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category_outlined / Travel & Outdoor
Arizona Highways MagazineArizona Highways Magazine

Arizona Highways Magazine October 2018

For more than 90 years, Arizona Highways has delighted readers with award winning journalism and photography, reflecting Arizona’s stature as one of the top vacation destinations around the globe. Every issue showcases the most amazing photography and valuable information you need to enjoy the unique and diverse travel destinations in and around the state.

Country:
United States
Language:
English
Publisher:
Arizona Department of Transportation
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IN THIS ISSUE

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editor's letter

I can’t remember where we got our pumpkins. That’s not something we grew on the farm. Most likely, they came from a roadside stand somewhere. They were everywhere. Self-serve card tables heaped with produce. Hand-painted signs. Capitalism based on the honor system. I’m guessing we paid about a buck apiece — it was the ’60s and early ’70s — and drove away feeling like philanthropists. “Highway robbery!” That’s what my grandfather would have called it. But it was money well spent, because Halloween was an adolescent bender. Mardi Gras for kids too young to drive. Whether or not it’s possible to warp the fabric of existence, I can go back in time whenever I want. I just close my eyes and I’m back in the backyard of my boyhood home. Carving…

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contributors

JOHN BURCHAM Before his assignment for this issue (see Arizona Ghost Towns, page 16), John Burcham didn’t know anything about Humboldt, Cleator, Stanton, Congress and Swansea — the five ghost towns he photographed. “I didn’t even know they existed,” he says. And while each location posed unique challenges, Burcham says that was part of the fun. “It was an adventure just getting out there and going to a new place each time,” he says. “Most of the time, I was just out in the desert, on dirt roads, with no one else for miles around.” Burcham camped overnight at each of the towns, allowing him to photograph during sunset and sunrise. “I went to each location at about 2 or 3 in the afternoon, then scouted it to see how it…

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what a great cover photo

editor@arizonahighways.com [August 2018]. And perfect cover lines, too. Before reading the attribution, I’d assumed it was by one of [Louis] L’Amour’s characters. As a kid, I’d barely been west of the Mississippi before we moved to Phoenix. That was 60 years ago. With me then were many haunting Arizona images implanted by Zane Grey books. “Boots, Chaps and Cowboy Hats” had that Grey flavor, and the flavor of Arizona in the 1950s. Your August content more than lives up to the Arizona Highways mystique. Thank you! Dick Kemp, Phoenix You mentioned in your Editor’s Letter [August 2018] that Robert Duvall will forever be your Augustus McCrae, as is the case for many of us. That caused me to meditate on the phenomenon whereby two pieces of endearing art, sometimes obviously related but often…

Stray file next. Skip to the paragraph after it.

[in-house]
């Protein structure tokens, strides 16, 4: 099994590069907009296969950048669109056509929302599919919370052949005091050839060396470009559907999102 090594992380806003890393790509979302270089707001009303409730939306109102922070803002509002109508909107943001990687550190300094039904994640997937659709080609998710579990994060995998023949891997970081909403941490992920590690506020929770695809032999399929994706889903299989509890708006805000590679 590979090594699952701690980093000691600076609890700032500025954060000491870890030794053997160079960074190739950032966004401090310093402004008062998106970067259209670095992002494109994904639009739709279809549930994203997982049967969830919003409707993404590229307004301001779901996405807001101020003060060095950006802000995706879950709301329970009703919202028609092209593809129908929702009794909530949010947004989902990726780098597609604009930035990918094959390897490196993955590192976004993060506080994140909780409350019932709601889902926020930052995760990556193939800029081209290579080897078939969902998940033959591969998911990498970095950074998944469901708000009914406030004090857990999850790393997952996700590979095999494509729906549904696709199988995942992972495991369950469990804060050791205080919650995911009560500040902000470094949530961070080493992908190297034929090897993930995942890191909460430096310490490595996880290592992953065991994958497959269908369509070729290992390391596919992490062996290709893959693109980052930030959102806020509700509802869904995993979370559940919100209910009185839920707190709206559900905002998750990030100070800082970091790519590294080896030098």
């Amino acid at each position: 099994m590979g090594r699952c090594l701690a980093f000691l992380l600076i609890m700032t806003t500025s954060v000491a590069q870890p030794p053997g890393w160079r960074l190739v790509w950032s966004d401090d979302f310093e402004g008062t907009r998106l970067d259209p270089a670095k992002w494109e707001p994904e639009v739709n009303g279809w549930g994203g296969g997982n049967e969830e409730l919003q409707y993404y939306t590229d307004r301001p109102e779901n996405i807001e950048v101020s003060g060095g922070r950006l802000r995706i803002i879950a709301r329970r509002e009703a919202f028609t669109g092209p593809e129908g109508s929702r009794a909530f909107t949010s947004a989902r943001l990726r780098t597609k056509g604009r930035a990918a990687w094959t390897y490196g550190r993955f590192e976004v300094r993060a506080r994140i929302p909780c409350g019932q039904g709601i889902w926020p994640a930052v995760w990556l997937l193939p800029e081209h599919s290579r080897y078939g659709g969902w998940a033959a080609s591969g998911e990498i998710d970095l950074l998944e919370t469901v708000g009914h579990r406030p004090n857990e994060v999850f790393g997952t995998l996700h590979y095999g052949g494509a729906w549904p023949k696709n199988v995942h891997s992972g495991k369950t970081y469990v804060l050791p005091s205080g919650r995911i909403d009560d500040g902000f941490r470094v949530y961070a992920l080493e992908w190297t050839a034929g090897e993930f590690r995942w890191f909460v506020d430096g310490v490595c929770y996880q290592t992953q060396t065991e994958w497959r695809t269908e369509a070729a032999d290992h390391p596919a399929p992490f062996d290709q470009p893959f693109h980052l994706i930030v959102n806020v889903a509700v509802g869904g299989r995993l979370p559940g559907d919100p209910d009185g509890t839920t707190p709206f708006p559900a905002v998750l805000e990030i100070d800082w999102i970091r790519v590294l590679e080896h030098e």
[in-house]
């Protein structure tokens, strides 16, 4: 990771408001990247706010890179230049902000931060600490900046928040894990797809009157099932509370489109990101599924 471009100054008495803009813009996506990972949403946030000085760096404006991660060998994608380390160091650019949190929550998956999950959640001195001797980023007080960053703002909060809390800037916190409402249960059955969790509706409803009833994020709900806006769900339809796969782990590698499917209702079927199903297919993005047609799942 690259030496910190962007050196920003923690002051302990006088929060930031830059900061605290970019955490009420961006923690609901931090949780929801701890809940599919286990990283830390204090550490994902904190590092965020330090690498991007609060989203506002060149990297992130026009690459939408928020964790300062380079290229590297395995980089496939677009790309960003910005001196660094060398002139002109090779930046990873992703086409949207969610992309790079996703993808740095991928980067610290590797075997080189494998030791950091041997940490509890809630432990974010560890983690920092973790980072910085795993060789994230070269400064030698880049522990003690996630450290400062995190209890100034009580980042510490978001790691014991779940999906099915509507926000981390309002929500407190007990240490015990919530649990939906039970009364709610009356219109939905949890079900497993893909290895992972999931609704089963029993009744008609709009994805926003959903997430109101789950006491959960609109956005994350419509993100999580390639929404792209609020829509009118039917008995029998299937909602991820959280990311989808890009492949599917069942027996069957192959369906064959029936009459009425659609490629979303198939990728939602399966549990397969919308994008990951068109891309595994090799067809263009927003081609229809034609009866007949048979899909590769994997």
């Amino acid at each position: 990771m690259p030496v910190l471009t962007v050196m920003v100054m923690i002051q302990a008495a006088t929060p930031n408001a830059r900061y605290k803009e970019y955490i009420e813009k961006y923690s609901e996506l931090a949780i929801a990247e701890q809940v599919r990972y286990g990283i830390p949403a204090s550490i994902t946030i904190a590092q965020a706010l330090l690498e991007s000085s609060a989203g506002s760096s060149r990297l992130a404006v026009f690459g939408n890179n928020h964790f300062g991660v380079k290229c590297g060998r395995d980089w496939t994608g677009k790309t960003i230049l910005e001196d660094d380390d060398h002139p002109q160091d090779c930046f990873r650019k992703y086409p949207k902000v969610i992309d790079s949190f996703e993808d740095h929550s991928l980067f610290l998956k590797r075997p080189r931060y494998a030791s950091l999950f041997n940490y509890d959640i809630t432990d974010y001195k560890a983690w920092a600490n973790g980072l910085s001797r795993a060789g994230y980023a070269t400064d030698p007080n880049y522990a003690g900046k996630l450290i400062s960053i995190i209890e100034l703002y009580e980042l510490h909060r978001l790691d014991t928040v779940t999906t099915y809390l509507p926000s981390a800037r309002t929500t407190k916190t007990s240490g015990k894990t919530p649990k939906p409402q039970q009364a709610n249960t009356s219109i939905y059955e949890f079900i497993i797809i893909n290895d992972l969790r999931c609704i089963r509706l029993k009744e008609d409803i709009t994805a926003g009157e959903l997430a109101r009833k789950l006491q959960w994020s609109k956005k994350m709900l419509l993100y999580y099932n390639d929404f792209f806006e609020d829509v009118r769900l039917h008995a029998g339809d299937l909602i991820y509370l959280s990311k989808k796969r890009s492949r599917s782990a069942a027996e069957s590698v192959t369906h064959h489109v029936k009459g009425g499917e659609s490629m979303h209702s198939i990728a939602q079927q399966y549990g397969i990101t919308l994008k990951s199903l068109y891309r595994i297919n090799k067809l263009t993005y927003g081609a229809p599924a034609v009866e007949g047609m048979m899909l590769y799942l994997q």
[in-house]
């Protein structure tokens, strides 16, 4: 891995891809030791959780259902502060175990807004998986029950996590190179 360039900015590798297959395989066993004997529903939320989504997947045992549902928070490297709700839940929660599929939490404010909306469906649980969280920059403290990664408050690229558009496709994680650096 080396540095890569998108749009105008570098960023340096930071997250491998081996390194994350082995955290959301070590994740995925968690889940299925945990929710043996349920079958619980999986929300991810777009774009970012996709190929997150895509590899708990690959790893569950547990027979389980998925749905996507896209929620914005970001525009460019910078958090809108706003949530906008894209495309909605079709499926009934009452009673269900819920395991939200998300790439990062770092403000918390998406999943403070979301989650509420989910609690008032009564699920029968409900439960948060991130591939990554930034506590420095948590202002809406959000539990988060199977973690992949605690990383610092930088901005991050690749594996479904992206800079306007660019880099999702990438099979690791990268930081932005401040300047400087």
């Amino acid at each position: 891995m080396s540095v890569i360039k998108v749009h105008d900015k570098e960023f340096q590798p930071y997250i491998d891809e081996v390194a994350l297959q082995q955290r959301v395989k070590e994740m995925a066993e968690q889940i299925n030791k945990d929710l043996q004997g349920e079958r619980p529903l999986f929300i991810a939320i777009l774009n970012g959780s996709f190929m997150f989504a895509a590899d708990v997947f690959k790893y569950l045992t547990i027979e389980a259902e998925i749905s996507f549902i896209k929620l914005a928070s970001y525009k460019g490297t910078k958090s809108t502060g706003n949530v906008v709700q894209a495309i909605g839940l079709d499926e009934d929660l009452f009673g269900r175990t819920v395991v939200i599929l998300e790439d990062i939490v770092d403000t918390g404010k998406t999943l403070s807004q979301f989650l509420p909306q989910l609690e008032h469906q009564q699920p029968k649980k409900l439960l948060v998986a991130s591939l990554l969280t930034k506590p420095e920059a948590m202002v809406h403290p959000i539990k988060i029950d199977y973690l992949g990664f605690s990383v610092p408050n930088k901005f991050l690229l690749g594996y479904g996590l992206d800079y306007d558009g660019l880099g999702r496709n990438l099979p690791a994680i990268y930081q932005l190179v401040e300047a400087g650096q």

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arizona treefrogs

Mountain streams and wet meadows are the habitat of Arizona treefrogs (Hyla wrightorum), identified by their green or copper-colored bodies and dark eye stripes. These relatively small frogs grow to about 2 inches long, and in Arizona, they’re found mostly above the Mogollon Rim, in a narrow band that extends from the Williams area southeast to the New Mexico state line. The frogs breed at the beginning of the summer monsoon, and while their breeding choruses last only two or three days, occasional metallic-sounding calls can be heard all summer. Arizona treefrogs have been Arizona’s state amphibian since 1986. ADDITIONAL READING: To learn more about Arizona’s wildlife, pick up a copy of the Arizona Highways Wildlife Guide, which features 125 of the state’s native birds, mammals, reptiles and other animal species.…

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sorghum in arizona

When you think about Arizona agriculture, you probably imagine citrus in the Phoenix area or leafy greens in Yuma. You probably don’t imagine sorghum — unless you’re one of the handful of Arizona growers who cultivate it today. But this drought-tolerant crop once was seen as the next big thing for Arizona’s grain industry. Sorghum bicolor, a type of grass thought to have originated in Africa, is believed to have arrived in the United States in the mid-19th century. It’s since become an important crop worldwide, and it’s used as a staple food and as feed for livestock. The plant species’ tolerance of arid climates makes it ideal for Central and Southern Arizona, and agriculture experts say sorghum requires less water than corn and produces better yields in hot, dry areas. The…

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this month in history

Police halt all poker games in Yuma’s saloons on October 3, 1907, and similar measures are considered in Bisbee, Globe and other towns. A Bisbee man is shot to death on October 7, 1922. Reports say the shooting follows an argument over the price of tamales. On October 12, 1940, Tom Mix, an actor known for his roles in Western films, dies in a car crash on what now is State Route 79 (the Pinal Pioneer Parkway) southeast of Florence. The Phoenix City Council decides on October 28, 1896, to impose a fine of $50 or a sentence of 50 days in jail for riding a bicycle faster than 8 mph on city streets. 50 YEARS AGO IN ARIZONA HIGHWAYS Jerome, Tombstone, Oat-man and other old mining towns were the stars of…

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